Stress claims at work arise in a variety of situations.
An employee may be struggling with a demanding workload, they may feel they are being bullied by a colleague or that a work relationship has broken down, or they may be concerned about a situation outside of work, such as financial issues, a marriage break up or health issues. Sometimes stress claims also arise after an employer has commenced a disciplinary or performance management process in relation to an employee.
Often the first an employer knows of an employee being “stressed” is when they receive a medical certificate from the employee’s doctor stating that the employee is suffering from stress and will be absent from work for a period of time.
When stress at work is an issue, what are employers and employees’ rights and obligations?
An employer is responsible for providing a safe workplace. This includes recognizing and managing “stress”. Workplace stress is not a diagnosis. However it is a description of a situation that employees may find themselves in as a result of pressure they are facing at work. An employer must know what exactly is causing the stress to be able to deal with it. An employer is usually not responsible for managing issues outside the workplace.
Employers are under a duty to ensure the health and safety of employees and others at the workplace. They need to have systems in place which monitor the work environment. Are there signs of stress such as increased absenteeism or sickness and are workload levels acceptable? An employer also must take all practicable steps to ensure that stress does not cause employees physical or mental harm. This does not mean that employers have to provide a completely stress-free environment. However they must take steps to try to safeguard their employees from the harm caused by stress.
Claims of stress should not be ignored. Employers will be liable for harm which is caused to an employee by the workplace and which they ought to have recognized but did not take reasonable steps to prevent from happening. Employers need to investigate any claims, reach a decision about whether it relates to the workplace, discuss their conclusions with the employee and ask for their feedback. If the issue is workplace related, the employer, together with the employee, should then work at finding and implementing solutions that either remove or reduce the risk of harm from workplace stress.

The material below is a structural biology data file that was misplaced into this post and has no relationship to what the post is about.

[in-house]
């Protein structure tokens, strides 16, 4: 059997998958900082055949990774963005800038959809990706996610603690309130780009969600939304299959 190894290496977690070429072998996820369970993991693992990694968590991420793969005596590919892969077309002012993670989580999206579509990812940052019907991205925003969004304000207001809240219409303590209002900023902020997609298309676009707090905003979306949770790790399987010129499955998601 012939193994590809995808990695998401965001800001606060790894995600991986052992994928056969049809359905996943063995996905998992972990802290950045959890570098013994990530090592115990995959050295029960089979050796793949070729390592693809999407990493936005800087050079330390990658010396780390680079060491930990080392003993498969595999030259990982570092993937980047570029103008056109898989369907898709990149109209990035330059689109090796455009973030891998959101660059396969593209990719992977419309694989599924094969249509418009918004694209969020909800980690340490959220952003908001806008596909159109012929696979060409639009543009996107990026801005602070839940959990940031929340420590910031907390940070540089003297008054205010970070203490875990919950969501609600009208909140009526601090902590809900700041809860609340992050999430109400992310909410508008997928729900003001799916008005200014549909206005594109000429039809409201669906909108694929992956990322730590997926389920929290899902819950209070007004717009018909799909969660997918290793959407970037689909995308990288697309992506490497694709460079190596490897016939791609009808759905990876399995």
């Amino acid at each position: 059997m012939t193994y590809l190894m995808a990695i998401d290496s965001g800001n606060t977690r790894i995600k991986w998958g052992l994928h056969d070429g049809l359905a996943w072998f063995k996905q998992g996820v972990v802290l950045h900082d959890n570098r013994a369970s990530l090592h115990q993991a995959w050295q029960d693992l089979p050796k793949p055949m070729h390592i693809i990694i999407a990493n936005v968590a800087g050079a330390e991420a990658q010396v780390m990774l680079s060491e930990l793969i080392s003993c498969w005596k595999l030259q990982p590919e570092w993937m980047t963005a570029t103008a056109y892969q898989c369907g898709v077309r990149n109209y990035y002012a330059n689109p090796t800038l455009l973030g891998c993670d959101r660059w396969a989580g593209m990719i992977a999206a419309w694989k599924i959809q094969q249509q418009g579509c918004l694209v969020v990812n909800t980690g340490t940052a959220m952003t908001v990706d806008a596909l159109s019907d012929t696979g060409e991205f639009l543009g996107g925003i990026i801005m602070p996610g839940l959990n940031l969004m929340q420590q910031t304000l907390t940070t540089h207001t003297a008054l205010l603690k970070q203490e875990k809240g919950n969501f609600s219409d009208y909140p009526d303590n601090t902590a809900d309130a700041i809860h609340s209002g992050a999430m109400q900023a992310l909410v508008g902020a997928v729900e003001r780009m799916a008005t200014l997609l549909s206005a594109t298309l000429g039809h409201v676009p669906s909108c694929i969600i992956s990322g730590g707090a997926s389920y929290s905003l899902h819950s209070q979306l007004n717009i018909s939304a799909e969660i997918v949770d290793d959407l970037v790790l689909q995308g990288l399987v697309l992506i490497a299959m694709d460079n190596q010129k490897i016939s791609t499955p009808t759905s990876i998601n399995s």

An investigation should involve talking with the employee to find out what they mean by “stress” and the length of time they have been feeling stressed, reviewing any medical evidence and, if necessary, asking the employee for further information. The employer should consider what workplace factors may be impacting on the employee (e.g. the type of work the organization does, difficult customers, high workload, inadequate training or supervision, interpersonal conflict between employees etc), deciding if there are any outside work/personal issues which may also be relevant, and reviewing if any other employees are having the same issues.
Solutions might involve removing the particular stressors (e.g. reducing the employee’s workload, suggesting alternative roles or providing greater training, and support), assisting the person to recover from the effects of stress (e.g. time off, temporary reduced hours or counseling) and improving the “fit” between the person and their role.
Even if the issue isn’t workplace related, the employer may still be able to help the employee, by providing them with time off, flexible or reduced hours, counseling or access to budgetary advice.
If issues of stress are raised in the course of a disciplinary/performance management process this does not mean that process cannot proceed. However, it may mean that the disciplinary/performance management process needs to be temporarily placed on hold while the issue of stress is investigated and addressed or it may be that both processes can happen concurrently. Timely legal advice in this type of situation is very important.
Employers must adequately deal with issues of stress. A failure to address an employee’s concerns could be costly, with an employer exposed to a possible personal grievance claim or a prosecution under the Health and Safety in Employment Act.
Employees also have an obligation to take care of themselves at work
Employees need to advise their employers if they are not coping or if they are stressed, and what exactly is causing the stress at work. An employer is only required to act on what they knew or ought reasonably to have known about (e.g. is the job inherently stressful or is the employee, perhaps because of the nature or scope of their work, vulnerable to stress).
If employees see their doctor, they should ask that any medical certificate given sufficiently details what they are suffering from (e.g. depression, acute anxiety etc) and what they attribute that to (e.g. unmanageable workload). It is generally seen as insufficient to simply state that the employee is suffering from “stress”.
Simply stating that an employee is “stressed” and cannot attend work does not help an employer determine what work factors, if any, may be causing difficulties for the employee. In our view, without sufficient details, an employer is unlikely to be found liable for failing to adequately address an employee’s stress in any subsequent personal grievance claim or OSH prosecution.
Dealing with stress in the workplace need not be stressful! Should you need any assistance with this, or with any other Employment matters, please contact Lois Flanagan or at Parry Field Lawyers (348-8480).